GUATEMALA CITY – Guatemala’s constitutional court suspended on Wednesday the president’s decision to unilaterally terminate the government’s pact with the United Nations that established the International Commission Against Impunity in Guatemala (CICIG), an independent body tasked with prosecuting serious corruption crimes.
The magistrates at the country’s highest tribunal reached their majority ruling after an eight-hour conclave that went on well into the wee hours of the morning.
Only one justice, Dina Josefina Ochoa (the court’s president), presented a dissenting opinion on eight specific appeals that sought to stop the CICIG’s early ejection from the country, nine months before its current mandate is set to expire.
President Jimmy Morales had announced on Tuesday that he was immediately expelling the commission on grounds of its supposed “severe violation” of domestic and international laws.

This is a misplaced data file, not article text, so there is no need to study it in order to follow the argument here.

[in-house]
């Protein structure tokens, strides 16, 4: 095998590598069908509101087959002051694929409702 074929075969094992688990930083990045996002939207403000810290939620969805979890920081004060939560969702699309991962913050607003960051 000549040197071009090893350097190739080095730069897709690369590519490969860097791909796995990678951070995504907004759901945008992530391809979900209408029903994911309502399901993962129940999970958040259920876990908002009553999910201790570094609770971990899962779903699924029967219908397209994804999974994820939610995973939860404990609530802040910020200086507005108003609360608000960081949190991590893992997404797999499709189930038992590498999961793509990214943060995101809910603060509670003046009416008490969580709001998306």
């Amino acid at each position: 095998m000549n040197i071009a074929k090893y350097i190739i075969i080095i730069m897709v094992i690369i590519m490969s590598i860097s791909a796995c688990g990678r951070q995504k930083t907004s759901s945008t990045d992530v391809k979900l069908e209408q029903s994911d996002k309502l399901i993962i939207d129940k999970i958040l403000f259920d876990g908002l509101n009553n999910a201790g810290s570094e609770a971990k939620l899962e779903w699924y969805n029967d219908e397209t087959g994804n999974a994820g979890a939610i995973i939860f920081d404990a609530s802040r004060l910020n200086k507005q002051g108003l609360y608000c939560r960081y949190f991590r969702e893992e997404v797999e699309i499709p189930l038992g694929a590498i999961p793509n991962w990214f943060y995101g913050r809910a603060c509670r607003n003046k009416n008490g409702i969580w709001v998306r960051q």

“The CICIG has put at risk the nation’s security, public order, governance, respect for human rights and – above all – the sovereignty of the state of Guatemala,” Morales claimed during his announcement.
Latin America experts had been speculating for weeks that the reason behind the government’s decision was that the commission was investigating Guatemala’s business and political elite, including Morales and his family, although the UN-backed body has yet to launch a formal probe that would corroborate this hypothesis.
Opposition leaders have long accused Morales of accepting illicit campaign contributions; however, the allegations have yet to be supported by the courts.
Morales, a former television comedian, rose to power in 2015 after a landslide electoral victory based on a populist-nationalist campaign whose slogan promised he was “Neither corrupt nor a crook” (“Ni corrupto ni ladron” in Spanish).